One year ago today on Round and Square (19 April 2011)—Tales of Ise (Early Japanese Stories)
|[a] Meal RF|
|[b] Cutup RF|
Seeing other things, such as chewing down to the bone while holding a morsel in your chopsticks or (as in this note) wrapping duck, onions, and sauce into a little pancake with chopsticks—and no fingers—made me understand back then some of the connections between language and culture. I actually remember thinking at the time that I would master the 把 construction at about the time that I learned to chew and jostle with chopsticks.
From there, I started to notice other such matters, ranging from the everyday ("shoveling" a bowlful of rice in highly gendered omnivorous fashion) to the occasional (getting introductions "just right" in a social setting). All of this came out of a simple fieldnote. Better put, a whole set of issues crystallized around a somewhat clunky set of observations. The detail here matters, too (and it was all new back then).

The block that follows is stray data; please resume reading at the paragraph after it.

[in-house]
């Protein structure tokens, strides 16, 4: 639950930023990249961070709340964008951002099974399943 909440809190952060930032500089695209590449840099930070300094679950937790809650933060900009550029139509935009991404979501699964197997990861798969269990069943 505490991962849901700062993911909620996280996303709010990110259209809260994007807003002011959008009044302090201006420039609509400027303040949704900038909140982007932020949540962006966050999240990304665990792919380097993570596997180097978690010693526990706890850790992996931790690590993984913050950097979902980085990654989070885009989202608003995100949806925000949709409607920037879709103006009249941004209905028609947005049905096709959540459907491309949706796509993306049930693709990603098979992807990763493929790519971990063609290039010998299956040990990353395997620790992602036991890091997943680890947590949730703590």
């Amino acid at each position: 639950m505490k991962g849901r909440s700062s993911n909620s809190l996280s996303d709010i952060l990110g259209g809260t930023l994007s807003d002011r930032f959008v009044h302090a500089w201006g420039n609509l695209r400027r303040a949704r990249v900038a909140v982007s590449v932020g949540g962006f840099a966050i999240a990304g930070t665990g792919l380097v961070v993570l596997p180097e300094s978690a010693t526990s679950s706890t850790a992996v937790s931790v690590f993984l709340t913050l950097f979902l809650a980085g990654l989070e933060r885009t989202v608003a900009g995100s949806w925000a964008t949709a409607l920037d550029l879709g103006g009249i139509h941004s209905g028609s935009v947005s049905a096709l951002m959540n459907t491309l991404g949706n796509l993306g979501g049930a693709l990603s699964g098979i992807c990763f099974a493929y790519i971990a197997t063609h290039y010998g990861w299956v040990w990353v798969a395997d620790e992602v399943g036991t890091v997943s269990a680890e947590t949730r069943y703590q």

Still, those issue-crystals became much more important to my teaching and writing than the note itself. Would they be here today without the note, though? I think far fewer would be....without the clumsy first or second tries represented by jottings and fieldnotes.
|[c] Wrap RF|
The "finger" issue is one that I have treated in notes throughout my career. It is one of those seemingly small issues that creates vast gulfs of intercultural understanding. My first references to Westerners touching food with their hands (this note and a few others in 1985-1987) taps into something that has become much bigger for me as I continue to interpret differences between Chinese and American culture. It is another example of a tiny and seemingly "note-filler" kind of comment turning out to be the start of something that I think is extremely important. Stay tuned for more on finger food through the ages.
|[d] To go RF|